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Another problem lies in the length, language, and presentation of the EULA. As I show in the examples, and in Figure 2.1, the agreements are often thousands of words long, and written in a legal style of language. Figure 2.1 shows this particularly well, since the scroll bar on the text box is quite small, indicating a large amount of text in the text box. The use of legal language is understandable, since the agreement is, essentially, a legal document that discloses terms and conditions in a legally binding manner. However, this makes it very difficult to read and understand by the users who wish to install the software. The length of the agreements also makes it difficult to read, since computer screens can only fit so much text on them before requiring the user to scroll down to read the next page. This, combined with the problem that the user interface of the EULA acceptance dialogue box usually squeezes the agreement text into a tiny part of the screen (as seen in Figure 2.1), means that the overall experience is not aimed at helping the user to read and understand the agreement; rather, the EULA is a way for a software company to disclose their legally obligatory terms and conditions with very little thought for the user who is trying to decide whether they should accept them. This has become standard practice throughout the software industry, essentially institutionalising poor informed consent procedures that alienate and disadvantage the user while maintaining enough of a claim of informed consent to satisfy legal institutions. This is supported by Belgrove's study that showed that companies mostly designed EULA screens to suit their purposes, rather than designing them with the user in mind, which puts users at a significant disadvantage when it comes to reading and understanding their rights and responsibilities [Belgrove, 2008]. An example is shown in Figure 2.2, an EULA for Cakewalk Music Creator 3 which Belgrove describes as ``...set out in a way that protects the interests of the provider, by highlighting only certain elements important to them. This failure to present a full summary of the terms suggests it was not designed with the consumer interest in mind'' (p. 9). There are several studies that have shown that computer users do not actually read the contents of the EULAs, because of the above reasons [Good et al., 2006,Magid, 2005]. In one of these, a software designer tested this (somewhat facetiously, but the point stands) by including a clause in the EULA that offered a reward for writing into a particular email address. After over three thousand downloads and four months, one person finally wrote in to claim the reward [Magid, 2005]. Another study showed that users, although understanding they were entering into a contract, did not read the contents of the EULA, and when told the contents of the EULA after installation regretted installing the software [Good et al., 2006]. Further studies show that even if users did read the EULA and discovered some undesirable content within, they are likely to consider how the immediate benefits (instant gratification, completion of a task) outweigh the undesirable side-effects [Acquisti & Grossklags, 2005], especially when presented with ambiguous or uncertain language.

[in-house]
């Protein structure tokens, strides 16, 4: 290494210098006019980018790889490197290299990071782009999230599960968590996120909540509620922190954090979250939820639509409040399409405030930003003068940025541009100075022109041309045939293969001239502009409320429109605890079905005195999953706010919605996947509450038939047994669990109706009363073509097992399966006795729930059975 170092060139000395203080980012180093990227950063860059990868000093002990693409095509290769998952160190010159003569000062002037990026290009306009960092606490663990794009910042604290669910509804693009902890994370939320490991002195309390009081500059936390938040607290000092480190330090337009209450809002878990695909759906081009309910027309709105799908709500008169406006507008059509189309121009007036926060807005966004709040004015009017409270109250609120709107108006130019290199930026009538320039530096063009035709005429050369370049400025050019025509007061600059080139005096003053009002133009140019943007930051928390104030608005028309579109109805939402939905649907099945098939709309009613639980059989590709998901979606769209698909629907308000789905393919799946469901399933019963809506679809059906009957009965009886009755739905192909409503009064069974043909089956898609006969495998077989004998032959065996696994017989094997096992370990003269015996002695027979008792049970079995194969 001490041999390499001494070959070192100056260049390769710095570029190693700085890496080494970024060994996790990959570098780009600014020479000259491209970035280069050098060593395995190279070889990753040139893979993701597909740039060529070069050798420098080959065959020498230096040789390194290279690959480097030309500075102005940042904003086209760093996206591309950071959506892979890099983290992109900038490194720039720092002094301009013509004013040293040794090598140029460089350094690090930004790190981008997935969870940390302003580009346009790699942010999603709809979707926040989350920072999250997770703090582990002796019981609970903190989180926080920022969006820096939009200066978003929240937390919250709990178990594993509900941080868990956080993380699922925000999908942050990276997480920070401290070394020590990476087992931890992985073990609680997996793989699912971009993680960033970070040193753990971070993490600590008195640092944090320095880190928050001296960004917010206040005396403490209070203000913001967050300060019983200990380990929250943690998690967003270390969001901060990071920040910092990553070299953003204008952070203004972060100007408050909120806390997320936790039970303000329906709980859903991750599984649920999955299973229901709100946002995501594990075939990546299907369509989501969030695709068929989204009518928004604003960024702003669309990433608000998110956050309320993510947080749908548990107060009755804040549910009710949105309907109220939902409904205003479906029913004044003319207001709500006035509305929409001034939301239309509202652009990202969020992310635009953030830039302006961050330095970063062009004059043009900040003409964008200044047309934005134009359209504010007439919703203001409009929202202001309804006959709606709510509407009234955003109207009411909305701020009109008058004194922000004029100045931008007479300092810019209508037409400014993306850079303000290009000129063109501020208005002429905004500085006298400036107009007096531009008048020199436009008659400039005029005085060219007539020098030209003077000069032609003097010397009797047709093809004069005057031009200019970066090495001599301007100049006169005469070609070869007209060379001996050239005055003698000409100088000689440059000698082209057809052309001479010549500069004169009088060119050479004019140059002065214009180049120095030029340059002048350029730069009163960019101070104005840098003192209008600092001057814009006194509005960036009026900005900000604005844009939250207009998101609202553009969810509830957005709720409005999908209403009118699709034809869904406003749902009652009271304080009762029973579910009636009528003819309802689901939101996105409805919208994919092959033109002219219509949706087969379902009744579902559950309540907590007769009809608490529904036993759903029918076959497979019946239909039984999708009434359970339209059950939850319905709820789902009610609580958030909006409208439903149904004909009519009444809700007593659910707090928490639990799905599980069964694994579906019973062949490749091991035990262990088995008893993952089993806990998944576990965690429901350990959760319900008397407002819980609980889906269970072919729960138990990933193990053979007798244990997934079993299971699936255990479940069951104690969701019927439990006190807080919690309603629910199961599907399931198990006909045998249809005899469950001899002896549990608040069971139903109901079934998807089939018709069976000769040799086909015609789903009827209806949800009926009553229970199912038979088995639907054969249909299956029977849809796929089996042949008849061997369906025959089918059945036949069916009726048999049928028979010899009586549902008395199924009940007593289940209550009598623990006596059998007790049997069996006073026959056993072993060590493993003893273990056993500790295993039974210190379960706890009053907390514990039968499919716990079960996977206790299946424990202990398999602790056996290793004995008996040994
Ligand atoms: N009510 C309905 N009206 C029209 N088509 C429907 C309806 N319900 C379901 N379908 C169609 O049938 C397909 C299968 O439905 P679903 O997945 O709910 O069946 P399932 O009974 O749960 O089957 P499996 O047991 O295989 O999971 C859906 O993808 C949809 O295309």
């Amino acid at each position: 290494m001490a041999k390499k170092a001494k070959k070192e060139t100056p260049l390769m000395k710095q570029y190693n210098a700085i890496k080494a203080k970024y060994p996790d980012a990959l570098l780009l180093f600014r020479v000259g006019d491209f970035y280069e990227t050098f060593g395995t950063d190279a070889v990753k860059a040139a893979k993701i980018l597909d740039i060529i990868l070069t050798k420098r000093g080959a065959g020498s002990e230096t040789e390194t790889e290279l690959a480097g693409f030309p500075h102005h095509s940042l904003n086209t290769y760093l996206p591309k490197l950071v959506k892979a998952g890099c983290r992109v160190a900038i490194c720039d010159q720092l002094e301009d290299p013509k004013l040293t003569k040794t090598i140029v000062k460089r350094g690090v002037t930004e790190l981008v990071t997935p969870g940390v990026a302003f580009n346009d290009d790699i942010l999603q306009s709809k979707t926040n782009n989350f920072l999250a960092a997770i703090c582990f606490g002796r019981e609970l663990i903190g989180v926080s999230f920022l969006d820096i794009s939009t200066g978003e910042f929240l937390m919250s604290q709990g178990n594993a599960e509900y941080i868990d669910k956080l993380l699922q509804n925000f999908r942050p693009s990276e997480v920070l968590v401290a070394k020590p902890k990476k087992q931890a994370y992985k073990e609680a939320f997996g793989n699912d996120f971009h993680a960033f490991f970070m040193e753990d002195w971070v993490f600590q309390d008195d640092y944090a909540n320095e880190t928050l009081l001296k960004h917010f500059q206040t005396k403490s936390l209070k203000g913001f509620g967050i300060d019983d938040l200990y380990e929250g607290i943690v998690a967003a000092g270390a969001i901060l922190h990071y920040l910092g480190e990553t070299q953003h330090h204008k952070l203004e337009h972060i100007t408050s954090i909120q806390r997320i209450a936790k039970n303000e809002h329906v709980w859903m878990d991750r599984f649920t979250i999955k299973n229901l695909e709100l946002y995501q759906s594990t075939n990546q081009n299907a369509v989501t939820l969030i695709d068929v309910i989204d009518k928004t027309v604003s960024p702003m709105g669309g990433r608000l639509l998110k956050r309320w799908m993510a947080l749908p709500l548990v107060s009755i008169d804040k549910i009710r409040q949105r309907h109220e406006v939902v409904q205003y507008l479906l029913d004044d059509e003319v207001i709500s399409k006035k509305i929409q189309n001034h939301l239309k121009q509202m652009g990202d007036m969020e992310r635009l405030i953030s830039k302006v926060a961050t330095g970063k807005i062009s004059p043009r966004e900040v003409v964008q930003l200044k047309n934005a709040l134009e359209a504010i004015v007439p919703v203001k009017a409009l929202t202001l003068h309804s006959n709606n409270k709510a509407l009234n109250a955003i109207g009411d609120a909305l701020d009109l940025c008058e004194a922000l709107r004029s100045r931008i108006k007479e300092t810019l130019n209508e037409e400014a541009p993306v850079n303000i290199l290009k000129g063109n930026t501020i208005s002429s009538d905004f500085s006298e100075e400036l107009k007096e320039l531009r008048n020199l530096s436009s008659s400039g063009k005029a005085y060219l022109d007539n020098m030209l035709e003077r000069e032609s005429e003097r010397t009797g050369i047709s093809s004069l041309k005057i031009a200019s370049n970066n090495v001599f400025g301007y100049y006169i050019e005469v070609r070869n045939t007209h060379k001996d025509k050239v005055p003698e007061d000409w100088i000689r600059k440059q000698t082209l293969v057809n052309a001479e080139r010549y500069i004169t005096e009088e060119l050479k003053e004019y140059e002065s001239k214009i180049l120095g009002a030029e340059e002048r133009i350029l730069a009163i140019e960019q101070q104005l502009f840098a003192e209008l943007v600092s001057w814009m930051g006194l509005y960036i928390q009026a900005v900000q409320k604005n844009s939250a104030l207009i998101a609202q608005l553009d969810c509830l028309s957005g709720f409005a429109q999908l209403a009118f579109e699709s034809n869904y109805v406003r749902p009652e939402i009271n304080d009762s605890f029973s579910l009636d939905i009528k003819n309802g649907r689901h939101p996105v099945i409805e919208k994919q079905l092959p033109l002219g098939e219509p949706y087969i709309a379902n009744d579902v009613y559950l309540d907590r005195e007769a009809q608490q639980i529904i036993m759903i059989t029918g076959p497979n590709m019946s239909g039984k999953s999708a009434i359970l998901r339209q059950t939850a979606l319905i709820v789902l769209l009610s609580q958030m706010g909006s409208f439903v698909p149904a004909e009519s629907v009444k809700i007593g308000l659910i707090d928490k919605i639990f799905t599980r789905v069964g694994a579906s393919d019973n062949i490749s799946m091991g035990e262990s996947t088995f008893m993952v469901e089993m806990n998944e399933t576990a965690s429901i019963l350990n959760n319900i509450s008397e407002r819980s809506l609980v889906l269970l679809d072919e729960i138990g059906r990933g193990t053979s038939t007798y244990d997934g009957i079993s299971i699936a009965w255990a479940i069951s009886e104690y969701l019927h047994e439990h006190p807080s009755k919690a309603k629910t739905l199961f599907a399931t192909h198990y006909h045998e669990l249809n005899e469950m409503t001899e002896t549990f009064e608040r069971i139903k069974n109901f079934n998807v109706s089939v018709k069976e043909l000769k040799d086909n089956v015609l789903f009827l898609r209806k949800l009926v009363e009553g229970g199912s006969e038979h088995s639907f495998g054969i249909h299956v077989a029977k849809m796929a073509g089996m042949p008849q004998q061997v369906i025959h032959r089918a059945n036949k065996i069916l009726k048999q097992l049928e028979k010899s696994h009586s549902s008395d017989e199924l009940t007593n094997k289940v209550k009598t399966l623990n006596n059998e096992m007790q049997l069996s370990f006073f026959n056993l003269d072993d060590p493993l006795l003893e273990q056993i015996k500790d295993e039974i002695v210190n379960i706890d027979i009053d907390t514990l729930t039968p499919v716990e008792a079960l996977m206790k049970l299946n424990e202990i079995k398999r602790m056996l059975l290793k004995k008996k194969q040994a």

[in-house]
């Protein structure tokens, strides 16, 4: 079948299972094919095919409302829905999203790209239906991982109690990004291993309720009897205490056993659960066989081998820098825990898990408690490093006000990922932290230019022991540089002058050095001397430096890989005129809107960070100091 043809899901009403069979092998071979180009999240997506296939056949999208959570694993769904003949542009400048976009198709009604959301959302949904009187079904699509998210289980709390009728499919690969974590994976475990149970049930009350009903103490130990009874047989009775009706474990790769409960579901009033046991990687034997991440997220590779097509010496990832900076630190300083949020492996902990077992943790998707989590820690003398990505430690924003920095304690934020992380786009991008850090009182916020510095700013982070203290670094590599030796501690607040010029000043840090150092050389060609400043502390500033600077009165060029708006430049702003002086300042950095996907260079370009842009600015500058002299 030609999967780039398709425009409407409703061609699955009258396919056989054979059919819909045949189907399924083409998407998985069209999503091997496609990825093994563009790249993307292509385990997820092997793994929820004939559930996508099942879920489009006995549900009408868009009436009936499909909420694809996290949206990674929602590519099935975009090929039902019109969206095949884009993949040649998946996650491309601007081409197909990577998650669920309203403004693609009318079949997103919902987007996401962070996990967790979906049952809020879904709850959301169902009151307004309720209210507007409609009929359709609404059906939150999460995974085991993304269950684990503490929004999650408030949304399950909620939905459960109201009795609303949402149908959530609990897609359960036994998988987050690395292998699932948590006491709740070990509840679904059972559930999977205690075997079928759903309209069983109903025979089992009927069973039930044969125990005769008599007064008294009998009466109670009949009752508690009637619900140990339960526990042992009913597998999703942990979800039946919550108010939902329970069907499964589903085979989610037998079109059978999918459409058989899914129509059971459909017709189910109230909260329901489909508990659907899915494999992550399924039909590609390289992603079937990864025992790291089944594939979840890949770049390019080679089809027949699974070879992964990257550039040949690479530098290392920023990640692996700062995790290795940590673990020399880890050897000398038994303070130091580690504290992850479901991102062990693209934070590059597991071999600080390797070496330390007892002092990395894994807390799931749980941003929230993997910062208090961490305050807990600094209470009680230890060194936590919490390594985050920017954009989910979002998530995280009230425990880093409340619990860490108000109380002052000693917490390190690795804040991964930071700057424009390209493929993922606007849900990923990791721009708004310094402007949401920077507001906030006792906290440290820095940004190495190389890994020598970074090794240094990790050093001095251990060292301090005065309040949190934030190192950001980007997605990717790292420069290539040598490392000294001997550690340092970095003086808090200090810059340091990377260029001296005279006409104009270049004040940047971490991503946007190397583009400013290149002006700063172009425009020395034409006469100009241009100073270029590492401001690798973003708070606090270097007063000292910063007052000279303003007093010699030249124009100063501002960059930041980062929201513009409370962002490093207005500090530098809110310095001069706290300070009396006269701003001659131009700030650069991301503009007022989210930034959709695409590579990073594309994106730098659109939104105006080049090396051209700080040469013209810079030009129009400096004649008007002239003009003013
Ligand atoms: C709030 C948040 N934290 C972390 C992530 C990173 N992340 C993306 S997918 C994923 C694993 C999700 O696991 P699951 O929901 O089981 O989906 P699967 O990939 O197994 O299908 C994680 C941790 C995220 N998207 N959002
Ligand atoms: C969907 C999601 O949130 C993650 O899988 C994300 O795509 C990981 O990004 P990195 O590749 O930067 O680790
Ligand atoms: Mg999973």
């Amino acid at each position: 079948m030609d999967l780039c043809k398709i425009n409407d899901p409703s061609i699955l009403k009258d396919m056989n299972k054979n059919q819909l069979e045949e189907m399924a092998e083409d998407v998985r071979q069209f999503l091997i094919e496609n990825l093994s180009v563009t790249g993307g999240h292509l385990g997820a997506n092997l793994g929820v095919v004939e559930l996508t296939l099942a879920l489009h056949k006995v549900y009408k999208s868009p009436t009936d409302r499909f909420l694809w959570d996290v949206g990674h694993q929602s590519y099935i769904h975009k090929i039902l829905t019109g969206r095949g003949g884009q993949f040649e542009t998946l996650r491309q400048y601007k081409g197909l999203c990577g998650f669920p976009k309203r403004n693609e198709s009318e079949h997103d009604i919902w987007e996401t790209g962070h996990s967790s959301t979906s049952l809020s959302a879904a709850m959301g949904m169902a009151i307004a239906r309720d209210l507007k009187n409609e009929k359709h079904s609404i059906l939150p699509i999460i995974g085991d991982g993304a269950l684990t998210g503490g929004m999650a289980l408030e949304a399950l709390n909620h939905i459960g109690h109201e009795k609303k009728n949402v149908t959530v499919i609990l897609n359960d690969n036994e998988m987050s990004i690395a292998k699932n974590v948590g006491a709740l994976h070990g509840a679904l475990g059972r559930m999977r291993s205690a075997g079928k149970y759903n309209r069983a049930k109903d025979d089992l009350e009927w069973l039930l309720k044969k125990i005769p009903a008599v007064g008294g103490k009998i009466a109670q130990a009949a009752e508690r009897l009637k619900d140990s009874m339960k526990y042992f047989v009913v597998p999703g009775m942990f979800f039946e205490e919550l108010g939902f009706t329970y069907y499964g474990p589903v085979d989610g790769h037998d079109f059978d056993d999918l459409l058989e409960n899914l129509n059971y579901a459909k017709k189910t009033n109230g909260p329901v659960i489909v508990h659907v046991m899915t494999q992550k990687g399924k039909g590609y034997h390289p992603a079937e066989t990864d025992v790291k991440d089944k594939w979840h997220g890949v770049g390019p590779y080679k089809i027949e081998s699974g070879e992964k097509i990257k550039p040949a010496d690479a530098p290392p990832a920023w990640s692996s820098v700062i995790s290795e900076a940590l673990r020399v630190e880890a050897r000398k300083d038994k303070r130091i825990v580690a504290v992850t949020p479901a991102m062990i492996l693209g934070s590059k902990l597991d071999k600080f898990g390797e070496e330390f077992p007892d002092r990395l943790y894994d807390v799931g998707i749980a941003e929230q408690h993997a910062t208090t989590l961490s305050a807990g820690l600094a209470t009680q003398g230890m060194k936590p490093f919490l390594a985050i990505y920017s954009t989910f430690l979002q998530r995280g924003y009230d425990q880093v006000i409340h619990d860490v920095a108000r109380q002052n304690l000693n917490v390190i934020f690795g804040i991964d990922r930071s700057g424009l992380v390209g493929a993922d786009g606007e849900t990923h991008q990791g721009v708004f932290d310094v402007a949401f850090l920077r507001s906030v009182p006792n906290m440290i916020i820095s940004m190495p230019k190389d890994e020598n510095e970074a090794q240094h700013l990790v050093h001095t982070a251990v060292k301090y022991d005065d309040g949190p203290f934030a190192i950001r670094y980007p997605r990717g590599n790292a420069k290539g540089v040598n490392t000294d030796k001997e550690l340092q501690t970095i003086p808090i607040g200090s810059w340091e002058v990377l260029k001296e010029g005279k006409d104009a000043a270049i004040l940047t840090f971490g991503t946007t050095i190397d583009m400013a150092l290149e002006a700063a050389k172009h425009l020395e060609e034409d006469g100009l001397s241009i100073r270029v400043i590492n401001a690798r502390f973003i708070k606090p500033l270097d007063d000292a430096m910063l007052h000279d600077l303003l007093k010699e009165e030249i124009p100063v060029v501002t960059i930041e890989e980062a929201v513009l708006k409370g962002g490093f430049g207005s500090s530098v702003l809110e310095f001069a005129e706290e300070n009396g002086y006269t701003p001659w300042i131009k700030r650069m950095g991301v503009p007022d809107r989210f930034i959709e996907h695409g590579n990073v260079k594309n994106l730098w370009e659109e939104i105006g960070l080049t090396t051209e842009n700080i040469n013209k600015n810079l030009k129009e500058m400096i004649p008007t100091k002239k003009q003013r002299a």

However, even the satisfaction of legal standards is in question with EULAs, since there has been no court challenge of the validity of a license agreement as a whole, only challenges to various parts of license agreements, which have been found in favour of both sides, with some of the terms being declared unconscionable or in other ways legally unacceptable contracts, such as Klocek v. Gateway, Inc., and SoftMan Products Company v. Adobe Systems Inc. (also [de los Reyes, 2002]), and some decisions stating that the licenses are enforceable and valid, such as ProCD, Inc. v. Zeidenberg [de los Reyes, 2002]. Although I wish to avoid delving into the depths of the related law in these cases, it seems that the courts (at least the US courts, where most of these challenges have been made) generally fall back to other areas of law in order to deal with license agreements, mostly contract law, which deals with expectations that users will act autonomously, and deal with the agreement in a similar way to that of any other contract (despite the differences between these types of contract, in frequency and manner of consent, at the very least). Clicking the ``I agree'' button in the EULA acceptance dialogue box is considered enough for the user to be held to the terms of the agreement, under US law, as in ProCD, Inc. v. Zeidenberg, because the license dialogue box usually does not allow the user to proceed with the installation without ``indicating acceptance''. Although contract law may be appropriate for the legal basis for challenging the contract of the agreement, there has been little legal testing of the nature of the agreements themselves, despite the differences between IT and non-IT contexts. Belgrove also identifies other key issues with the legality of EULAs, such as frequent reference to other countries' legislation, ambiguous references to things such as ``statutory rights'', and excessive exclusion of manufacturer liability, which then often refers to the above legislation or rights, further miring the user in uncertainty as to what their actual rights are [Belgrove, 2008].

The examples below illustrate these problems in detail. Firstly, they show the poor attempt at implementing any sort of informed consent procedures, but also how the Faden and Beauchamp effective consent model (see section 1.2.2) is used by default, but without any competence testing or assessment of understanding. The case studies also show some of the resulting issues that have arisen from these poor practices, and how these are ultimately poor standards based on an informed consent model that is inappropriate for information technology.

next up previous contents
Next: Microsoft and Apple: Industry Up: Issues in Information Technology Previous: Issues in Information Technology   Contents
Catherine Flick 2010-02-03